It has certainly been a long time coming, but the U.S. Equal Employment Opportunity Commission (EEOC) has finally issued new guidelines for discrimination against pregnant workers.
According to Newsday, the new rules expand on "many of the protections already provided by federal law but also [go] into greater depth into such issues as how pregnancy-related impairments may be covered under the Americans with Disabilities Act [ADA]."
The revised EEOC guidelines — the first such provided in over 30 years — clarify that employers are strictly forbidden from discriminating on the grounds of an employee's current pregnancy, past pregnancies or potential for pregnancy in the future. The agency also identified impairments stemming from pregnancy — including gestational diabetes and sciatica — as physical disabilities, and discussed the need for businesses to incorporate lighter, appropriate duties for pregnant employees to accommodate.
As one attorney notes, employers should treat pregnant workers with the same benefits or accommodations that they would for employees with other short-term disabilities. This also includes requirements for parental leave, which are meant to be different from pregnancy-related medical leave and are to be dispersed equally among both male and female employees.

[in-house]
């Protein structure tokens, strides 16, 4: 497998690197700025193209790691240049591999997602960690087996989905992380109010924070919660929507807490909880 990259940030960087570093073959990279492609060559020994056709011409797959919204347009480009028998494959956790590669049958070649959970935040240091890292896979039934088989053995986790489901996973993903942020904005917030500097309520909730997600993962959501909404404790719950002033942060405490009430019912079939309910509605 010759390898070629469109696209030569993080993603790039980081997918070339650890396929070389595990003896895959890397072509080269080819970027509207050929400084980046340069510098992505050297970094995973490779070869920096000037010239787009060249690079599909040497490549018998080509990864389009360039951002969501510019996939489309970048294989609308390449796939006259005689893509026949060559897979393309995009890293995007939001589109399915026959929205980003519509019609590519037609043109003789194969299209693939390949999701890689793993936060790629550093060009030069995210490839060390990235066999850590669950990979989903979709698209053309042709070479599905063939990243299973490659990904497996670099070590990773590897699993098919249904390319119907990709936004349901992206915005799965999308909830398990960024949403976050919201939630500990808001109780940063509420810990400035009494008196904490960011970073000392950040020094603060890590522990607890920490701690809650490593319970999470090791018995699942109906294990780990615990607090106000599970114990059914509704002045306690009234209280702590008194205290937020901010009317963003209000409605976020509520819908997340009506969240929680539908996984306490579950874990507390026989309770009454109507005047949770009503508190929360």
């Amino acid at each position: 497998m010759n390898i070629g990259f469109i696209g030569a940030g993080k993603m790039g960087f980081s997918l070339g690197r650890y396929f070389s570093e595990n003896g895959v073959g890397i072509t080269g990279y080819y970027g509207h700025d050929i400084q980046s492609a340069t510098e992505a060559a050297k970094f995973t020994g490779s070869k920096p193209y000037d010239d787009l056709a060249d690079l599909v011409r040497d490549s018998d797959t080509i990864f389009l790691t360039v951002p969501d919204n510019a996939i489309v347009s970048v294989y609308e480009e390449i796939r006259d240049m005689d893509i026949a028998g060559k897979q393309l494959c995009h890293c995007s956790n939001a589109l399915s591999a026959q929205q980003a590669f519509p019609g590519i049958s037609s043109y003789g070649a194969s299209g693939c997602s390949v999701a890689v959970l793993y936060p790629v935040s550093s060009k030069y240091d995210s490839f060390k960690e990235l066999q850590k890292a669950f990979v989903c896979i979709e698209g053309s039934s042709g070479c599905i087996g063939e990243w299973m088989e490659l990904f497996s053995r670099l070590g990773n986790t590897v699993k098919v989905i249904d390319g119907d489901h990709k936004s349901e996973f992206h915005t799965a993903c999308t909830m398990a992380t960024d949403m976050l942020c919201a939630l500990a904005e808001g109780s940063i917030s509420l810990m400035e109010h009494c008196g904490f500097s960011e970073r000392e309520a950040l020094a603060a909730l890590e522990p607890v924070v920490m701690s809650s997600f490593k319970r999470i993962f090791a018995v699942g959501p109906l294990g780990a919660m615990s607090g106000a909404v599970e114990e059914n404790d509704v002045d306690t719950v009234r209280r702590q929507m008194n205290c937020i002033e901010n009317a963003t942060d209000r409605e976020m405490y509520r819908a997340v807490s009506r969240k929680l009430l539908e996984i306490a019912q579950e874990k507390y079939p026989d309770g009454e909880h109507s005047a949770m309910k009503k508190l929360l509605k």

While a lot of these may sound obvious to the average worker or employer, the sad fact is that, all too often, pregnant women across the country are routinely discriminated against, or not given the appropriate occupational accommodations, precisely because of their pregnancy. The revised EEOC guidelines should help ensure more reasonable work environments for millions of pregnant, working women.
Unfortunately, it's more likely than not that a business here or employer there will end up violating these discrimination standards, whether willfully or otherwise. If you or a loved one believe you have been discriminated against by a Kansas City employer because of your or their pregnancy, reach out to the employment discrimination lawyers of The Meyers Law Firm today.